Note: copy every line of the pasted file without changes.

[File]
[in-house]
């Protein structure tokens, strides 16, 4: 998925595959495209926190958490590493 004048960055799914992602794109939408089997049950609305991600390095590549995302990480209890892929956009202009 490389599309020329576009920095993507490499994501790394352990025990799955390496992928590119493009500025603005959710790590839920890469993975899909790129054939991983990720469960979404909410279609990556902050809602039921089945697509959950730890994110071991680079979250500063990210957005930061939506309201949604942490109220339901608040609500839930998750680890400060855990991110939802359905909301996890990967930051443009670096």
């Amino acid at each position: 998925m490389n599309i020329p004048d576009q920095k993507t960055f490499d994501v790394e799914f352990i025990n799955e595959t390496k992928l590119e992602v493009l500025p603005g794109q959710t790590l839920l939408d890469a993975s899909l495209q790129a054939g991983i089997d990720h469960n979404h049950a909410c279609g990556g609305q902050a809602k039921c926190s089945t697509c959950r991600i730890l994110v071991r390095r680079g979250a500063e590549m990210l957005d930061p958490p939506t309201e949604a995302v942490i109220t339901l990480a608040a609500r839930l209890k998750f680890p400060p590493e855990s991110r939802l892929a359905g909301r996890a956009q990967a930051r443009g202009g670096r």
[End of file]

[in-house]
């Protein structure tokens, strides 16, 4: 998925595959495209926190958490590493 004048960055799914992602794109939408089997049950609305991600390095590549995302990480209890892929956009202009 490389599309020329576009920095993507490499994501790394352990025990799955390496992928590119493009500025603005959710790590839920890469993975899909790129054939991983990720469960979404909410279609990556902050809602039921089945697509959950730890994110071991680079979250500063990210957005930061939506309201949604942490109220339901608040609500839930998750680890400060855990991110939802359905909301996890990967930051443009670096």
């Amino acid at each position: 998925m490389n599309i020329p004048d576009q920095k993507t960055f490499d994501v790394e799914f352990i025990n799955e595959t390496k992928l590119e992602v493009l500025p603005g794109q959710t790590l839920l939408d890469a993975s899909l495209q790129a054939g991983i089997d990720h469960n979404h049950a909410c279609g990556g609305q902050a809602k039921c926190s089945t697509c959950r991600i730890l994110v071991r390095r680079g979250a500063e590549m990210l957005d930061p958490p939506t309201e949604a995302v942490i109220t339901l990480a608040a609500r839930l209890k998750f680890p400060p590493e855990s991110r939802l892929a359905g909301r996890a956009q990967a930051r443009g202009g670096r």